The unit bottom portion of the preferred embodiment of the shoe (the shoe base) preferably is injection molded. The unit bottom is designed to accept an upper and a specially designed insole. The upper is shaped to fit behind the toe flap and in front of the heel flap. The insole covers the portion of the upper which contacts the unit bottom. The insole fits within a contoured recess of the unit bottom.

A special last is preferably provided, having recesses in the front and back to prevent the last from contacting the toe and heel flaps during the sole pressing step of the shoe assembly process.

BRIEF DESCRIPTION OF THE DRAWINGS

The above and other objects and advantages of the invention will be apparent upon consideration of the following detailed description, taken in conjunction with the accompanying drawings, in which like reference numerals refer to like parts throughout, and in which:

FIG. 1 is a longitudinal cross-sectional view of an illustrative embodiment of a shoe according to this invention;

FIG. 2 is a longitudinal sectional view of the unit bottom of the shoe of FIG. 1;

FIG. 3 is a top view of the unit bottom of FIG. 2;

FIG. 4 is a cross-sectional view of the unit bottom of FIG. 3, taken along line 4`4 of FIG. 3;

FIG. 5 is a cross-sectional view of the unit bottom of FIG. 3, taken along line 5--5 of FIG. 3;

FIG. 6 is a top view of an illustrative embodiment of an insole for the shoe of FIG. 1;

FIG. 7 is a partially fragmentary top view of the shoe of FIG. 1 having the replaceable inner sole removed;

FIG. 8 is a partially fragmentary top view of the shoe shown in FIG. 1 having the replaceable inner sole inserted;

FIG. 9 is a partially fragmentary side elevational view, partly in section, of an alternative embodiment of the invention;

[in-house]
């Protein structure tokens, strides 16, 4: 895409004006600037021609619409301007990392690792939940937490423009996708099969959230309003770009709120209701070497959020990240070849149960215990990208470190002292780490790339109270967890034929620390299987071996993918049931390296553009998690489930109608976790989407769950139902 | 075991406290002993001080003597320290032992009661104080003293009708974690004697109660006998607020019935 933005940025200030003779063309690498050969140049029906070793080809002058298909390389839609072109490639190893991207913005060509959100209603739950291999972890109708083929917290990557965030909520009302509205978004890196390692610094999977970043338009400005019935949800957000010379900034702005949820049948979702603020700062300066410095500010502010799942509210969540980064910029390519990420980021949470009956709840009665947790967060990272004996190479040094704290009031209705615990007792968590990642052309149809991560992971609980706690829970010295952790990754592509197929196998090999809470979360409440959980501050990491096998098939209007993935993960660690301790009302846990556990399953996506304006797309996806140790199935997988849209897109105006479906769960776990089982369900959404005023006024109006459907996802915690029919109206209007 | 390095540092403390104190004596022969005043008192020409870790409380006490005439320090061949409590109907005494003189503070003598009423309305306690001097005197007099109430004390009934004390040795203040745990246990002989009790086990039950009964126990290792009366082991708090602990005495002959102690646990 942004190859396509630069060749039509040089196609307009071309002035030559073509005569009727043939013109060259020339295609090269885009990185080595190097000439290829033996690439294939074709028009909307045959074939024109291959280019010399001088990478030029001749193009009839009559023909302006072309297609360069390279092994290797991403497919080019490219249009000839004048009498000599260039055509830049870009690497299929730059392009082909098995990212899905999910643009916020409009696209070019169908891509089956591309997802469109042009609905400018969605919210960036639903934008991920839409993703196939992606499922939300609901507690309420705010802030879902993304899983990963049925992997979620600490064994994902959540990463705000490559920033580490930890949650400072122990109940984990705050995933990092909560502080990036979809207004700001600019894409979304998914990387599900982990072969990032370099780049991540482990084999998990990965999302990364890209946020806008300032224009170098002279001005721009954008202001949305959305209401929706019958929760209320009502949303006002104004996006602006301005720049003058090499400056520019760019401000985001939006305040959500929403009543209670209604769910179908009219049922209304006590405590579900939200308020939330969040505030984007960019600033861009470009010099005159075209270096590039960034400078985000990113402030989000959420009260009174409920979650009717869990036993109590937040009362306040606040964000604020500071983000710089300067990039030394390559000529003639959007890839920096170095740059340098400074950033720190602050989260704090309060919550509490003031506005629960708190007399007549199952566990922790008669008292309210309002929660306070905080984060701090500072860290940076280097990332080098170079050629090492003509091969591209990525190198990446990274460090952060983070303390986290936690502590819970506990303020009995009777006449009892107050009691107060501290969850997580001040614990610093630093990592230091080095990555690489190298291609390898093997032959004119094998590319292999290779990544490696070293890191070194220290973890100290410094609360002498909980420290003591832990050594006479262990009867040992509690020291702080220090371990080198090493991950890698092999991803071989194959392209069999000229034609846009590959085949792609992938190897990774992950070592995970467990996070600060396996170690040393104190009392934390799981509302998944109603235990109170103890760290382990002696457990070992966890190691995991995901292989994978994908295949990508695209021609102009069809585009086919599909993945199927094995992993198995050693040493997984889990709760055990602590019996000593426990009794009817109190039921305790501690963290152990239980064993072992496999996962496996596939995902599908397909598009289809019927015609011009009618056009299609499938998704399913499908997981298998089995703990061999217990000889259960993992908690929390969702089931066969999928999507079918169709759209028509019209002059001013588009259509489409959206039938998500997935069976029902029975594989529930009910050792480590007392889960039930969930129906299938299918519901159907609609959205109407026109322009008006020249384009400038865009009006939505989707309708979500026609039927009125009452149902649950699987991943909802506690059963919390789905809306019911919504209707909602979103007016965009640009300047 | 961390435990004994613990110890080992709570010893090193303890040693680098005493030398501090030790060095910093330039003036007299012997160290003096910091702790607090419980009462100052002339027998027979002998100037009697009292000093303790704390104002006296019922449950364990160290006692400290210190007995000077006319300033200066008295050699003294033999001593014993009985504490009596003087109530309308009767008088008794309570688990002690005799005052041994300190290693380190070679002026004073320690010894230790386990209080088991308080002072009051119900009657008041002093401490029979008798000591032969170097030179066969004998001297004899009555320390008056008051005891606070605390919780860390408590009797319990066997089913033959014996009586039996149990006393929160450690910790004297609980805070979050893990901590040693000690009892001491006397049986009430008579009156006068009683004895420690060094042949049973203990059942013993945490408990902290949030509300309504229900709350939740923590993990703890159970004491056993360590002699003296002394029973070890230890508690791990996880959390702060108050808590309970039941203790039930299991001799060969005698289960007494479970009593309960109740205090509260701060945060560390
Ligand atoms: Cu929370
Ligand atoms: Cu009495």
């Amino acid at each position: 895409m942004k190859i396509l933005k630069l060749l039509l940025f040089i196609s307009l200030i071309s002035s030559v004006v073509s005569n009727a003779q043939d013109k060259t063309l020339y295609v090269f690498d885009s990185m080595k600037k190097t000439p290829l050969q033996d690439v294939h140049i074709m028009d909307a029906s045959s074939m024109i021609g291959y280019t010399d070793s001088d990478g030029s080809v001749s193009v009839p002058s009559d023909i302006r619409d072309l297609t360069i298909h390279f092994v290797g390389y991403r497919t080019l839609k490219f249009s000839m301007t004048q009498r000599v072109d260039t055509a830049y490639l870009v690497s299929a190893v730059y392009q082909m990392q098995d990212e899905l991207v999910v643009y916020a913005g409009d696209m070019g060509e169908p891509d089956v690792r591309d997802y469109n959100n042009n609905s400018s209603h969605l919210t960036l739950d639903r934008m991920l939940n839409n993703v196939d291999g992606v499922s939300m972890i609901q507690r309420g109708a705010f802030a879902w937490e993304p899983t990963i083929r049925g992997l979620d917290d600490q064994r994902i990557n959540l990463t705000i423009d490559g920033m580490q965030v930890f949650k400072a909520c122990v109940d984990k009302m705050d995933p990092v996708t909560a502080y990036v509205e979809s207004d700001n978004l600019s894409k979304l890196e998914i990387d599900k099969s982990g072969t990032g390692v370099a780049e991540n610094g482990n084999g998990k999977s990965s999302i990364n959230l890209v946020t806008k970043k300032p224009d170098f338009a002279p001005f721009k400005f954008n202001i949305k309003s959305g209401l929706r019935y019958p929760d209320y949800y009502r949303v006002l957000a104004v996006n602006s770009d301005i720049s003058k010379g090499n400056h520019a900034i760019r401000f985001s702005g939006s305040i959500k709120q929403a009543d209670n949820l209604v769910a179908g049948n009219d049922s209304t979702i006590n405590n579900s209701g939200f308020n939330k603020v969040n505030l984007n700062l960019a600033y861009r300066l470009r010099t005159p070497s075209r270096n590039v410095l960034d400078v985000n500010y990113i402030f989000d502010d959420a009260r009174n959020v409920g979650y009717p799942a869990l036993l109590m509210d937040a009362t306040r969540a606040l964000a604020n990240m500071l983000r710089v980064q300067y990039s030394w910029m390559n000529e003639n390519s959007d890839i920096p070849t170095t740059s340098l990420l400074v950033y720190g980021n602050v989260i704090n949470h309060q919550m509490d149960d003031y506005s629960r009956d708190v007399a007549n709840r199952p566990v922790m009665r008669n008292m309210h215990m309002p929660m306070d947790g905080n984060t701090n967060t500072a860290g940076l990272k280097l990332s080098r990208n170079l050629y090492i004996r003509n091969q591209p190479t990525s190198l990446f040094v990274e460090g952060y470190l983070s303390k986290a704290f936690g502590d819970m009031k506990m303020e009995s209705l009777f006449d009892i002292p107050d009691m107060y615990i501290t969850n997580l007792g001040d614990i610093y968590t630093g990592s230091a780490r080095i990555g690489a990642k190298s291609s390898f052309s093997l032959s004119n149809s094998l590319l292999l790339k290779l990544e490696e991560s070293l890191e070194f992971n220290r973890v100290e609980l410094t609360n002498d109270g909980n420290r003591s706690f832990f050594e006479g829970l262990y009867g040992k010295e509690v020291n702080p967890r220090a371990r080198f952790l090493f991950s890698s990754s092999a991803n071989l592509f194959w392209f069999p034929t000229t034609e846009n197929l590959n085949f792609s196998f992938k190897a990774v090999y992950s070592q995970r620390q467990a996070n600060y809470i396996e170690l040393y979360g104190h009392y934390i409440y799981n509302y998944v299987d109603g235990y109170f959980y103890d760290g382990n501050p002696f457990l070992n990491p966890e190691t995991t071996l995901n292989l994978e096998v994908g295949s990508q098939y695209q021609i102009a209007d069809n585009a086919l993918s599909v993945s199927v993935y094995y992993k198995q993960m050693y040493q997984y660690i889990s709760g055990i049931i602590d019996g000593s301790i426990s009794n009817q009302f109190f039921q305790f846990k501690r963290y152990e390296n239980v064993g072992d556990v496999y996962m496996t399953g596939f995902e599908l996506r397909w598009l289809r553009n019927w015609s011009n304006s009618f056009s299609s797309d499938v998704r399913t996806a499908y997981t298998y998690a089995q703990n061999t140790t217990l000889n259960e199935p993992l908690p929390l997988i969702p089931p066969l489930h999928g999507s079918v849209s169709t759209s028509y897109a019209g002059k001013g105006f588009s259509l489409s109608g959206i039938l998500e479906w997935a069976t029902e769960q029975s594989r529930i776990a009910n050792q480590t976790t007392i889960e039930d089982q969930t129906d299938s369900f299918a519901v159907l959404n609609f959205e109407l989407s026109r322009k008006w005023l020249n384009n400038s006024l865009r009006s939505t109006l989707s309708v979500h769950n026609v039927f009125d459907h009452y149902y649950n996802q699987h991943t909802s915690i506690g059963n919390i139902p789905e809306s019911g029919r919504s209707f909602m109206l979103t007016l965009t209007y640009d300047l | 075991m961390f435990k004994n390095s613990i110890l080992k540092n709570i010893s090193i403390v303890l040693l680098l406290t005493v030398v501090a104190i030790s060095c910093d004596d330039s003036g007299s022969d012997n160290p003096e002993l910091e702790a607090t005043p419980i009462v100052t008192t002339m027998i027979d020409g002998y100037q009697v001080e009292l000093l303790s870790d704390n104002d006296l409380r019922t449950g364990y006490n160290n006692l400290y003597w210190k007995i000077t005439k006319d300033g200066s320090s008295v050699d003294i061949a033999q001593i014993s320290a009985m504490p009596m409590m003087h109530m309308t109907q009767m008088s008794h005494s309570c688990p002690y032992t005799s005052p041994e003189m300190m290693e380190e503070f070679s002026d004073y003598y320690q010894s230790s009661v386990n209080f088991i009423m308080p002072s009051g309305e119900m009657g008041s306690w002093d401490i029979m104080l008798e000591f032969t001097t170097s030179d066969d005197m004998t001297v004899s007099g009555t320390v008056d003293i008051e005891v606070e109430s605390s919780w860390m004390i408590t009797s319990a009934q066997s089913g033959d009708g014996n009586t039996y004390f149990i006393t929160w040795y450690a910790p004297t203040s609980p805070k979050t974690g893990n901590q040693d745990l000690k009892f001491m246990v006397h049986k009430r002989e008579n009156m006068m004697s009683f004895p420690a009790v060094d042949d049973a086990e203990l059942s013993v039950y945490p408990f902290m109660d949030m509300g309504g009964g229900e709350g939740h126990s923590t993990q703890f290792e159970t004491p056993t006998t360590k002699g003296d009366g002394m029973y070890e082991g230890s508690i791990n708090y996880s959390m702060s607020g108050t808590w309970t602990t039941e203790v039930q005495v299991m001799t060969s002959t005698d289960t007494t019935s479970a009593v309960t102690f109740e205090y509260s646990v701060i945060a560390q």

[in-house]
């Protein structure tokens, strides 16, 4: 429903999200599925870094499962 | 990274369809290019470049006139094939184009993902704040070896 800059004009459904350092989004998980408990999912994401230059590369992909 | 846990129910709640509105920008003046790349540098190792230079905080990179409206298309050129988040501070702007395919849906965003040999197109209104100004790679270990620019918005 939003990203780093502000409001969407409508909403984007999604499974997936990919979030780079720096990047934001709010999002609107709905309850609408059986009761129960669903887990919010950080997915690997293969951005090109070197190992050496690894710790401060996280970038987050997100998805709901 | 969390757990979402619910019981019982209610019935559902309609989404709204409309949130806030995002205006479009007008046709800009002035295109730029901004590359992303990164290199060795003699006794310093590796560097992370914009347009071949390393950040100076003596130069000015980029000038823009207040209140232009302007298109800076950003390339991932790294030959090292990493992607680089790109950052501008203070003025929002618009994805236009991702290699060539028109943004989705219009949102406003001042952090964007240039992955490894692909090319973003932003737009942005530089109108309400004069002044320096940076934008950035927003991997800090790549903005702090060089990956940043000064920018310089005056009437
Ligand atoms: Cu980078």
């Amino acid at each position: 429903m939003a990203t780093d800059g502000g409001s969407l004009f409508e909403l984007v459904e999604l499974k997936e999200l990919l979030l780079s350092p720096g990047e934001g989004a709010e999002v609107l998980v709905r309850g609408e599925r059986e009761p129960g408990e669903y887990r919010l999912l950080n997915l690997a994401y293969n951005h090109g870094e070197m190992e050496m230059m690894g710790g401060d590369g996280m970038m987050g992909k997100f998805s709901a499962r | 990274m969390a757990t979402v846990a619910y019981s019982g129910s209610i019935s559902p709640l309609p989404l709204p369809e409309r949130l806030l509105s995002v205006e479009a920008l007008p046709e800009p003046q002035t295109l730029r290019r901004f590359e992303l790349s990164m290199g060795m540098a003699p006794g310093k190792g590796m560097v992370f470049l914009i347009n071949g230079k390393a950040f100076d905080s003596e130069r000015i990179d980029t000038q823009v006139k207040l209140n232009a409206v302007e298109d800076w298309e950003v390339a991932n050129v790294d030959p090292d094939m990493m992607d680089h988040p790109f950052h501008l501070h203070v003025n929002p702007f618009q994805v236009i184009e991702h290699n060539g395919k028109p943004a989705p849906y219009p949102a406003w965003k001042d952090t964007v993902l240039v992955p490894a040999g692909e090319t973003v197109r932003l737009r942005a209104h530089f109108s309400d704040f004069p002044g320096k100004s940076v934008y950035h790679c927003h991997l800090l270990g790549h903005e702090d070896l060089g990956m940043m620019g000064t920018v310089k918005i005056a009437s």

FIG. 10 is a side elevational view, partly in section, of another alternative embodiment of the invention;

FIG. 11 is a side elevational view of a last used in the manufacture of the shoe of FIGS. 1-8; and

FIG. 12 is bottom view of the last of FIG. 11.

DETAILED DESCRIPTION OF THE INVENTION

Referring now to the drawings, FIGS. 1-8 show an illustrative embodiment of an open toe/open heel shoe constructed in accordance with the principles of this invention. The shoe, designated generally by reference numeral 10, includes a unit bottom 12, an upper 14, an insole 18, and a replaceable inner sole 20.

Shoe 10 is constructed by attaching upper 14 to the shank area 16 of unit bottom 12. Insole 18 is attached to unit bottom 12 so as to cover upper 14. Both insole 18 and upper 14 are permanently affixed to the unit bottom, in a conventional manner, such as by glueing. Replaceable inner sole 20 is held beneath a flap 22 at the front of shoe 10, and beneath a flap 24 at the rear of shoe 10.

FIG. 2 shows unit bottom 12, with the upper, insole, and inner sole removed. Unit bottom 12 is preferably formed of injection molded, thermoplastic rubber. However, unit bottom 12 may be formed of any other material suitable for molding, such as polyvinyl chloride, ethylene-vinyl acetate copolymer, styrene, or polyurethane. Unit bottom 12 also may be formed using an open-pour mold, in lieu of injection molding. If polyurethane is used, it may be formed using the open-pour molding process. In the preferred embodiment, wood core 32 is included within the unit bottom. Flap 22, disposed at the front portion of unit bottom 12, extends partially across a recess 38, forming a slot 28. Similarly, flap 24, disposed at the rear portion of unit bottom 12, extends partially across recess 38 to form slot 30. A molded inset 26 is formed in recess 38 to receive upper 14 and insole 18. Inset 26 is contoured to follow the shape of insole 18.

Recess 38 extends from the front to the rear of unit bottom 12. In this embodiment (FIG. 2), recess 38 preferably extends below rim 40 approximately three millimeters at point 46, and gradually increases to a maximum of approximately five millimeters at the points labeled 42. At the points labeled 44, the depth of recess 38 preferably is approximately 3.5 millimeters. The edge of inner sole 20 is not covered by a flap at point 46, permitting a greater design tolerance for the depth of recess 38 at this point. At points 42, the depth of recess 38 must be selected such that inner sole 20 fits easily, yet securely within slots 28 and 30.